I recently finished the prologue to Final Fantasy Dimensions and I want more! Allow me to back up a moment and give you some background info on the game. Final Fantasy Dimensions is similar in style to Final Fantasy V in terms of looks and gameplay. It features a job system, which I love from FFV and the numerous Final Fantasy Tactics games. Dimensions was originally released as an episodic mobile-phone game in Japan from 2010-2011. For the North American release, the game is divided into a free prologue and four chapters. Chapter one costs $2.99, while the other chapters cost $9.99. The whole shebang can be had for $28.99. The game is available on iTunes (universal app, thank Shiva)
with a Google Play (Android) release coming soon.
The prologue — which, let’s face it, uses the tried-and-true “first one’s free!” model employed by drug dealers for decades — gives you a basic feel for the game. It’s pretty much what you’d expect from a 16-bit RPG. You run around, engage in lots of random battles, find treasure, and crawl through dungeons. It gives you a feel for the controls and basic combat. The action stops after a boss battle, which is sadly right before the job system is introduced.
The even sadder part is that the other chapters aren’t yet available due to technical difficulties. For job-system marks like me, this is frustrating. I know I’m going to enjoy this game and I want to play more now! Hopefully the issue will be resolved soon or I’m going to march down to Square Enix USA headquarters with my replica Buster Sword (I don’t really have one, but I totally want one…though I probably wouldn’t be able to lift it).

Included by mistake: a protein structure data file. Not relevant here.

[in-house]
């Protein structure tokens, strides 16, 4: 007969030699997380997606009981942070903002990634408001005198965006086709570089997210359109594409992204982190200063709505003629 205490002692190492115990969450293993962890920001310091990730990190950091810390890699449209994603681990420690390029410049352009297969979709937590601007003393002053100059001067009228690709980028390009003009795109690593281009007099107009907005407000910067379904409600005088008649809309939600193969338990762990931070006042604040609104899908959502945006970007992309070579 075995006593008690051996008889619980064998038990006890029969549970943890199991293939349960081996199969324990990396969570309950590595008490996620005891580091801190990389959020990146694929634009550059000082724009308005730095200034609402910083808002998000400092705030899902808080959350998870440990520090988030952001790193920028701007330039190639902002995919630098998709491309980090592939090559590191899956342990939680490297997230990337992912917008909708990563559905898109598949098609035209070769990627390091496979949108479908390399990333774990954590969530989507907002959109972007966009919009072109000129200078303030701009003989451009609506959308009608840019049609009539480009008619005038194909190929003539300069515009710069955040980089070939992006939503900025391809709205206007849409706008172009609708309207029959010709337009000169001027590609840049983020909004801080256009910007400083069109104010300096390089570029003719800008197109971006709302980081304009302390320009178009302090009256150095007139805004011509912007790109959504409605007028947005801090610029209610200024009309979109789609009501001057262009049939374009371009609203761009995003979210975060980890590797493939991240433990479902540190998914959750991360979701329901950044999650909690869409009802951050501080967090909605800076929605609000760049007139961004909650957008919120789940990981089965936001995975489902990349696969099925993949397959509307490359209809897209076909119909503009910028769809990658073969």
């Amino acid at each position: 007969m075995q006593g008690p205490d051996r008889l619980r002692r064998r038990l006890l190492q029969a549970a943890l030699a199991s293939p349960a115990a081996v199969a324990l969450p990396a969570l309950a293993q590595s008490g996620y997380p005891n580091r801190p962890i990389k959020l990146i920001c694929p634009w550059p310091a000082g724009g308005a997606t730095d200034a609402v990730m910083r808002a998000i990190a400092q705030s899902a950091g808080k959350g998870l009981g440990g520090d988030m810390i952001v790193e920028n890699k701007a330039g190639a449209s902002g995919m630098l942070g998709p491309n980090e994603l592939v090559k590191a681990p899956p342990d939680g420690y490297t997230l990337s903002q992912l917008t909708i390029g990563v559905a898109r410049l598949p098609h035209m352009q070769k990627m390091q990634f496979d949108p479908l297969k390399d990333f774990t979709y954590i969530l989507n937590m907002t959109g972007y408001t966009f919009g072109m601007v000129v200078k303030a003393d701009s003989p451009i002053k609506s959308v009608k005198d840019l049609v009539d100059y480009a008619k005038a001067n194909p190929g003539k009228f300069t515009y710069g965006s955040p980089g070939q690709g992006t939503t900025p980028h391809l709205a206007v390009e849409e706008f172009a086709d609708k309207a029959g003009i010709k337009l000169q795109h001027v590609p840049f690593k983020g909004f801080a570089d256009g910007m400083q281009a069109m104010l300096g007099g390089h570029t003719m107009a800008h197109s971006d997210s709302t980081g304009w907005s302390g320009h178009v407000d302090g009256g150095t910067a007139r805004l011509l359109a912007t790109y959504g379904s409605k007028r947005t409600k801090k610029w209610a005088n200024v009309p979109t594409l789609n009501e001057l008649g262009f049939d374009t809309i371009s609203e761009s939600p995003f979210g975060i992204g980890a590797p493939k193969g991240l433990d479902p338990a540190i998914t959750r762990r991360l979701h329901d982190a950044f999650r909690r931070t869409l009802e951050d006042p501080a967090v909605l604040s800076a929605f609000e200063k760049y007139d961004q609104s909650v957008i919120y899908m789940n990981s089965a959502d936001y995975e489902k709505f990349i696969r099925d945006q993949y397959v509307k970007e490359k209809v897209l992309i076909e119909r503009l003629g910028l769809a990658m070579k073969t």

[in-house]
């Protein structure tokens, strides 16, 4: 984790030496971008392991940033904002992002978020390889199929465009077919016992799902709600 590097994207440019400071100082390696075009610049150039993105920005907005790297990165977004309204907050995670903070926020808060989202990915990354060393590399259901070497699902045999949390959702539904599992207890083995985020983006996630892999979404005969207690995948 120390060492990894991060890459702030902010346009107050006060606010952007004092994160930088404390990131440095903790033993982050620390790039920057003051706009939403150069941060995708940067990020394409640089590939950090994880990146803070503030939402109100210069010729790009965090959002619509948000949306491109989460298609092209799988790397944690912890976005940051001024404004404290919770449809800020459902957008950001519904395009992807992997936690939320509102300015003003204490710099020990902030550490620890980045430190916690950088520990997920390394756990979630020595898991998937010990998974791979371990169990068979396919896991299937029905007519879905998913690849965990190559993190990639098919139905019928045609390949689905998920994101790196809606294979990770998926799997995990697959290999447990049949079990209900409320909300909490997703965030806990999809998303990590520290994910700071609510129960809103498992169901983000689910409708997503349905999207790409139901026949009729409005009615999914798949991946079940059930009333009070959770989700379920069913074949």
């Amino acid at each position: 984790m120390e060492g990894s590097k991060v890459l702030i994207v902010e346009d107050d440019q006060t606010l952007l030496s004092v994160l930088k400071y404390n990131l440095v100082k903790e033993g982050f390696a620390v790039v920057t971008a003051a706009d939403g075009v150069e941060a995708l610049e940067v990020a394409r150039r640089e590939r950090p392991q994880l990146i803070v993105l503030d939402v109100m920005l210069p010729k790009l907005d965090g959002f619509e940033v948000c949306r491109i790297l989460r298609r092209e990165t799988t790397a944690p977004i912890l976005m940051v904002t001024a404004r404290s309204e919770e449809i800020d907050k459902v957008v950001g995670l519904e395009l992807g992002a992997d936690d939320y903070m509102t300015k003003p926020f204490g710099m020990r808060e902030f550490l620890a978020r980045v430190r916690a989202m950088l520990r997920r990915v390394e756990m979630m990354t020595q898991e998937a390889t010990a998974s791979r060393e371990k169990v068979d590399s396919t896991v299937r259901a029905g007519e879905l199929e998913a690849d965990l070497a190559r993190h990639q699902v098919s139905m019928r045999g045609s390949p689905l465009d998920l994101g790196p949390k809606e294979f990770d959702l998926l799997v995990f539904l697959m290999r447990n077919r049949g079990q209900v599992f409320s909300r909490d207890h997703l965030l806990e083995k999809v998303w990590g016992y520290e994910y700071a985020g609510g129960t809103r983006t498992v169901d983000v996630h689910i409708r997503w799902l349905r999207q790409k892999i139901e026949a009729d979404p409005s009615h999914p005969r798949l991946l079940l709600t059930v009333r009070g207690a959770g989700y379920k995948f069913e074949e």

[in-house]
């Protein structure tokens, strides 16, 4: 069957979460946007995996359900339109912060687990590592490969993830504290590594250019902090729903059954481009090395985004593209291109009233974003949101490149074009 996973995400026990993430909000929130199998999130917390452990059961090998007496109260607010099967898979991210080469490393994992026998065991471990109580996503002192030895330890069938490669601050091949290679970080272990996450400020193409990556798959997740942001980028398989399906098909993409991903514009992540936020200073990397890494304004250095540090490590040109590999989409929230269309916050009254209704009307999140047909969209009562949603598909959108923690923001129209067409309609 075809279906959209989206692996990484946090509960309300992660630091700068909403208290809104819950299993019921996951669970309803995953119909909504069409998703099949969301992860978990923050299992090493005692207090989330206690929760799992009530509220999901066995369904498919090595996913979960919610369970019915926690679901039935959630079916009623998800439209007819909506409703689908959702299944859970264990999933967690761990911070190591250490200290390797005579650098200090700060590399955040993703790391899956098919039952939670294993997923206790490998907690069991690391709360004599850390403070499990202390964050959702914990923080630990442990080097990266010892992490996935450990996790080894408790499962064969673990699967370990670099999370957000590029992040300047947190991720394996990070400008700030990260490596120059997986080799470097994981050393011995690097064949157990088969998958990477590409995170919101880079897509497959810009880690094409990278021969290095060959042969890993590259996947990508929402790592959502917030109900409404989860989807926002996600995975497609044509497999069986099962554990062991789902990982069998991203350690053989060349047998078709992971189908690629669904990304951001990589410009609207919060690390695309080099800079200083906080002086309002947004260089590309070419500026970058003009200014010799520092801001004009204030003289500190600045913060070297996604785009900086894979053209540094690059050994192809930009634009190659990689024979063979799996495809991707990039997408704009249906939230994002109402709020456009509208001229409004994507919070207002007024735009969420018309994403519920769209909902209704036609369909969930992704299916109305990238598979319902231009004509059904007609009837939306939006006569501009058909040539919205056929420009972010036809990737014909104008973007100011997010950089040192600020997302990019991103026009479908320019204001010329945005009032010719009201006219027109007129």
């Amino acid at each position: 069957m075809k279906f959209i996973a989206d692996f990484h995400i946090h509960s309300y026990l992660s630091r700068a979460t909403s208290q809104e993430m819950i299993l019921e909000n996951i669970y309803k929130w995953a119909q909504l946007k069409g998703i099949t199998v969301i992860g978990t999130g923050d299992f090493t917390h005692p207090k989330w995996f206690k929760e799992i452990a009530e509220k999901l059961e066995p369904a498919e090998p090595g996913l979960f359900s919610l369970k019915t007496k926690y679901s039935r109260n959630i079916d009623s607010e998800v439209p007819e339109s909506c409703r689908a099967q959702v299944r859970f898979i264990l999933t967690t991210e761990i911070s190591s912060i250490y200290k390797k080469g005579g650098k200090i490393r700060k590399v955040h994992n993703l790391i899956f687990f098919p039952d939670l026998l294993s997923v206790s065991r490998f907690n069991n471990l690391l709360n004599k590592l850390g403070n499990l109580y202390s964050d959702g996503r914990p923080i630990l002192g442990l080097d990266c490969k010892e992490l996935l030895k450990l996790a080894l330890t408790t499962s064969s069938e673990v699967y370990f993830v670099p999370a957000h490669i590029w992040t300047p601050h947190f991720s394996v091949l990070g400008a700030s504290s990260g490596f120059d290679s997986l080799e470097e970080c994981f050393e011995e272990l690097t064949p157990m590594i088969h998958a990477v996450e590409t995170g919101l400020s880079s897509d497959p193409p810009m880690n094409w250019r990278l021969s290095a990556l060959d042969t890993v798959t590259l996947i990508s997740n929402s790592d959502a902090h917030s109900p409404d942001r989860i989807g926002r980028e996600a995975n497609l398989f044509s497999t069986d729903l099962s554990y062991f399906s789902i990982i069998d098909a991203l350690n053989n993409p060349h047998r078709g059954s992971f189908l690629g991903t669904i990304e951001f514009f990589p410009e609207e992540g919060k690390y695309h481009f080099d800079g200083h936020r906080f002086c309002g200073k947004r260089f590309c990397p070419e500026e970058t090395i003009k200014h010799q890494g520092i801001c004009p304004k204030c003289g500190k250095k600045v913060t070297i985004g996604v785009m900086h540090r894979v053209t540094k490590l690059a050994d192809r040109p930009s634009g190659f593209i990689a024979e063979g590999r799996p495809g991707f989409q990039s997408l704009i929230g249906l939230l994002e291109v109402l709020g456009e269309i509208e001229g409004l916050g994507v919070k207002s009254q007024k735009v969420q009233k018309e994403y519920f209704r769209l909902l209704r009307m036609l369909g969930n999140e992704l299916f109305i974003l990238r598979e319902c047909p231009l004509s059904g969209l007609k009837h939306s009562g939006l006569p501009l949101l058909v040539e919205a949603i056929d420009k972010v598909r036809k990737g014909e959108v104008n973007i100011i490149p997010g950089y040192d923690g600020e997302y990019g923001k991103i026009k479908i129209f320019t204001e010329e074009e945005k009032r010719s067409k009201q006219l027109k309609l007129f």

There are eight jobs that can be selected in the early going:
freelance videogame writer jobless, warrior, monk, thief, red mage, white mage, black mage, and summoner. As the game progresses, the characters are divided into two factions: the warriors of light and the warriors of darkness. Additional jobs are unlocked for each side in later chapters. The warriors of light jobs are dragoon, bard, memorist, paladin, and seer. The warriors of darkness jobs are ranger, dark knight, dancer, ninja, and magus. Skills from different jobs can be used in conjunction for “fusion” attacks, adding an additional layer of strategy to the traditional turn-based combat.
Visually, the game is unimpressive. This wasn’t a surprise considering that the source material is a mobile-phone game from 2010. The music, however, was a pleasant surprise. The tracks I heard throughout the hour-long prologue were very, very good. I’m looking forward to hearing more.
If you’re an old-school RPG fan — especially one that loves job systems — then Final Fantasy Dimensions is tantalizing. It looks like it will be a great game in the vein of Final Fantasy V. Yes, it’s relatively expensive compared to other Android and iOS games, but many gamers will find the price worth it. Just from the prologue, I’m confident that I will enjoy this game and fairly sure that the $28.99 price will be worth it. Now where the hell are my additional Final Fantasy Dimensions chapters Square Enix?!?